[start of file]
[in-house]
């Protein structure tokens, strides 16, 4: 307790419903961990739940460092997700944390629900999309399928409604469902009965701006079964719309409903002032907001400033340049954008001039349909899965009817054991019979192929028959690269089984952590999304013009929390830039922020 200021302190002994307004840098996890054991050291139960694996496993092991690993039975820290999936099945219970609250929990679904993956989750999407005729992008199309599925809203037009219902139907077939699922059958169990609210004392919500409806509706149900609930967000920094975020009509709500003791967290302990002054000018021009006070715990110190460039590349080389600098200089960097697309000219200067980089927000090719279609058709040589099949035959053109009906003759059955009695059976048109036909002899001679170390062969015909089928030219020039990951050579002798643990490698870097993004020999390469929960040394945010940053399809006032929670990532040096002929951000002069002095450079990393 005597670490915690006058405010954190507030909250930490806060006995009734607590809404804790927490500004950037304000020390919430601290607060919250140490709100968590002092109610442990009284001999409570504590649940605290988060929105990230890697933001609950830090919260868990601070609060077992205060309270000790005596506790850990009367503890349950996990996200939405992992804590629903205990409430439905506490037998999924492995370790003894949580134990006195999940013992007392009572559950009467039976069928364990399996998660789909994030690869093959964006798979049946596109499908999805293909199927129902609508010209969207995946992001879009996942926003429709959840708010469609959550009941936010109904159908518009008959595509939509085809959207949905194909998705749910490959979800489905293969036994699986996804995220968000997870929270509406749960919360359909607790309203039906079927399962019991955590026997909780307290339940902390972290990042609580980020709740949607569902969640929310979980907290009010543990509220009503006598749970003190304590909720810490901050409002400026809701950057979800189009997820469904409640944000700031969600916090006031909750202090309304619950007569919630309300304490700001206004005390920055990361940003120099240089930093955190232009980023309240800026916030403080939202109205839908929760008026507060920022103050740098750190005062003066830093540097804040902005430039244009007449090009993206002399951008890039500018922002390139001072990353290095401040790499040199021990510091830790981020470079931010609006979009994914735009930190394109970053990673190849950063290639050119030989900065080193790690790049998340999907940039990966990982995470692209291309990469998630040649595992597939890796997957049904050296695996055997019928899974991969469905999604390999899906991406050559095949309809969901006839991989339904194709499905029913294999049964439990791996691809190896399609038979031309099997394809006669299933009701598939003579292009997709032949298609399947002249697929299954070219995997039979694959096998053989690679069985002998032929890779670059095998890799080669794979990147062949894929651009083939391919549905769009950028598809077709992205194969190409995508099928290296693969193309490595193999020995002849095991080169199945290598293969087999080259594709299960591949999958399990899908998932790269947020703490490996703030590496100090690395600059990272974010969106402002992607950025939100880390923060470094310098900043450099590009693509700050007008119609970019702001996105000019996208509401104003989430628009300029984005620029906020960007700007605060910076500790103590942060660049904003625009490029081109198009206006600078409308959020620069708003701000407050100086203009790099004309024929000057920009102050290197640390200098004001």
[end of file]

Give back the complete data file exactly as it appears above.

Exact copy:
[in-house]
């Protein structure tokens, strides 16, 4: 307790419903961990739940460092997700944390629900999309399928409604469902009965701006079964719309409903002032907001400033340049954008001039349909899965009817054991019979192929028959690269089984952590999304013009929390830039922020 200021302190002994307004840098996890054991050291139960694996496993092991690993039975820290999936099945219970609250929990679904993956989750999407005729992008199309599925809203037009219902139907077939699922059958169990609210004392919500409806509706149900609930967000920094975020009509709500003791967290302990002054000018021009006070715990110190460039590349080389600098200089960097697309000219200067980089927000090719279609058709040589099949035959053109009906003759059955009695059976048109036909002899001679170390062969015909089928030219020039990951050579002798643990490698870097993004020999390469929960040394945010940053399809006032929670990532040096002929951000002069002095450079990393 005597670490915690006058405010954190507030909250930490806060006995009734607590809404804790927490500004950037304000020390919430601290607060919250140490709100968590002092109610442990009284001999409570504590649940605290988060929105990230890697933001609950830090919260868990601070609060077992205060309270000790005596506790850990009367503890349950996990996200939405992992804590629903205990409430439905506490037998999924492995370790003894949580134990006195999940013992007392009572559950009467039976069928364990399996998660789909994030690869093959964006798979049946596109499908999805293909199927129902609508010209969207995946992001879009996942926003429709959840708010469609959550009941936010109904159908518009008959595509939509085809959207949905194909998705749910490959979800489905293969036994699986996804995220968000997870929270509406749960919360359909607790309203039906079927399962019991955590026997909780307290339940902390972290990042609580980020709740949607569902969640929310979980907290009010543990509220009503006598749970003190304590909720810490901050409002400026809701950057979800189009997820469904409640944000700031969600916090006031909750202090309304619950007569919630309300304490700001206004005390920055990361940003120099240089930093955190232009980023309240800026916030403080939202109205839908929760008026507060920022103050740098750190005062003066830093540097804040902005430039244009007449090009993206002399951008890039500018922002390139001072990353290095401040790499040199021990510091830790981020470079931010609006979009994914735009930190394109970053990673190849950063290639050119030989900065080193790690790049998340999907940039990966990982995470692209291309990469998630040649595992597939890796997957049904050296695996055997019928899974991969469905999604390999899906991406050559095949309809969901006839991989339904194709499905029913294999049964439990791996691809190896399609038979031309099997394809006669299933009701598939003579292009997709032949298609399947002249697929299954070219995997039979694959096998053989690679069985002998032929890779670059095998890799080669794979990147062949894929651009083939391919549905769009950028598809077709992205194969190409995508099928290296693969193309490595193999020995002849095991080169199945290598293969087999080259594709299960591949999958399990899908998932790269947020703490490996703030590496100090690395600059990272974010969106402002992607950025939100880390923060470094310098900043450099590009693509700050007008119609970019702001996105000019996208509401104003989430628009300029984005620029906020960007700007605060910076500790103590942060660049904003625009490029081109198009206006600078409308959020620069708003701000407050100086203009790099004309024929000057920009102050290197640390200098004001």